Featured Stories: Creativity in the Appalachian Highlands
These are the people, the organizations, and the projects that make the Appalachian Highlands so unique.
Featured Profile: Jocelyn Mathewes
By Angelica Ares
It is clear that Jocelyn Mathewes is as passionate about art as she is about her family. By trade, Jocelyn is a graphic designer, writer, and photographer, but the upheaval of a drastic move from Boston to East Tennessee eight years ago due to her husband’s job—not to mention other uncontrollable life events—changed her perspective about her career and her family. She became a “stay-at-home mom/fine artist.” The house they moved into didn’t have enough space for a darkroom, so being the resourceful and adaptable entrepreneurial artist that she is, Jocelyn decided to use what she had on hand and marry it with a traditional form of photography, using the sun as her main source of power. Light over dark, you might say. Which pretty much sums up Jocelyn’s whole personality.
Jocelyn’s mixed-media photography reflects and explores her experience, her interests, and her personal life. With a landscape as rich as the Appalachian Mountains, there is an abundance of natural influence surrounding Jocelyn every day. She has also used her motherhood for inspiration. Jocelyn’s work has been featured in museums, galleries, and community spaces across the United States and continues to make an impact with her vision of nontraditional art spaces to help further expose the community to the arts.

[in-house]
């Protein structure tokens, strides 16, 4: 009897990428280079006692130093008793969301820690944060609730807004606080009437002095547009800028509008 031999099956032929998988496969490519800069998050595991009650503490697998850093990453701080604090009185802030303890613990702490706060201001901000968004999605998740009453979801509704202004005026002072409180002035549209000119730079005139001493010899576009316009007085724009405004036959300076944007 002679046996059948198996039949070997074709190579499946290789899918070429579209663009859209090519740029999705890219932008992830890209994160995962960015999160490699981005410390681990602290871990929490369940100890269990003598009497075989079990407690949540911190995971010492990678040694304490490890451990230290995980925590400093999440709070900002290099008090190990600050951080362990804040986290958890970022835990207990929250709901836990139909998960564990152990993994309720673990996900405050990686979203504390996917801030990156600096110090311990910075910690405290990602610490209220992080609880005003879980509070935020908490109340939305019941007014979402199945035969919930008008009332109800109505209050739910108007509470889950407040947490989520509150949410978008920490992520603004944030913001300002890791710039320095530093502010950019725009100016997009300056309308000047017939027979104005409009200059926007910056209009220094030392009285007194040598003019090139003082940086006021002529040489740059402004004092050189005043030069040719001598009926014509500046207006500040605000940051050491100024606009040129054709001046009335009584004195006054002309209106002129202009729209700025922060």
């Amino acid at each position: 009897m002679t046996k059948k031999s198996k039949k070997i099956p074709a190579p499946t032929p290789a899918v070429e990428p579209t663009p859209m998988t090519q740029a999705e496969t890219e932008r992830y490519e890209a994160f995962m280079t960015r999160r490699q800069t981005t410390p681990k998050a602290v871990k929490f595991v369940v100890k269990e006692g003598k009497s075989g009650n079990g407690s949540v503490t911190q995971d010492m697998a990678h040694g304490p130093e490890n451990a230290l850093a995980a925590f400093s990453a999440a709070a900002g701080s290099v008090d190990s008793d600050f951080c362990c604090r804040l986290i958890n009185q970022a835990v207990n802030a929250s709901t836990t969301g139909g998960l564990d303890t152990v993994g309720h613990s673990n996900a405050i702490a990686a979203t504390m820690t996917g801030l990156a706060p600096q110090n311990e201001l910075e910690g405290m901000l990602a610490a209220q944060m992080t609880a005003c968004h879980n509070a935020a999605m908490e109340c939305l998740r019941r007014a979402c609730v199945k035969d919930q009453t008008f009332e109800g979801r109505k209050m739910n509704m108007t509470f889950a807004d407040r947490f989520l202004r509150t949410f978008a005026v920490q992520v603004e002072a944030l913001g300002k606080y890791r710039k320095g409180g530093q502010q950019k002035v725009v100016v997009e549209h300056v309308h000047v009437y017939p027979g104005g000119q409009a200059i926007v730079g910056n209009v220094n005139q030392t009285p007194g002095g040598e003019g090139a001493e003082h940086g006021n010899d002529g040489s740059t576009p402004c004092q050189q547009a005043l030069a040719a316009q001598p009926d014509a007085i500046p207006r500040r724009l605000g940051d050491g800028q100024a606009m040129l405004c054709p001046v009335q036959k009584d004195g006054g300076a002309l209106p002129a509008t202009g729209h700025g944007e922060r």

Jocelyn admits that growing up in Boston she came from a geographic and social place of privilege. The resources to create art and to view art were always in abundance. Her mother was also an artist, so her first exposure to the arts came at an early age and has been passed through generations. She participated in the Artist Residency in Motherhood (ARiM) from 2016 – 2019 and is a member of Christians in the Visual Arts (CIVA). A map of her artistic journey to Appalachia includes the opportunities that were afforded to her through her earlier relationships with the arts community. Jocelyn believes that, although Appalachia is rich in tradition, heritage, and cultural arts, there aren’t enough “spaces” to view and sell the art that is created withing this abundant community. That is why she says that “there is a lot of opportunity to build from the ground up here.
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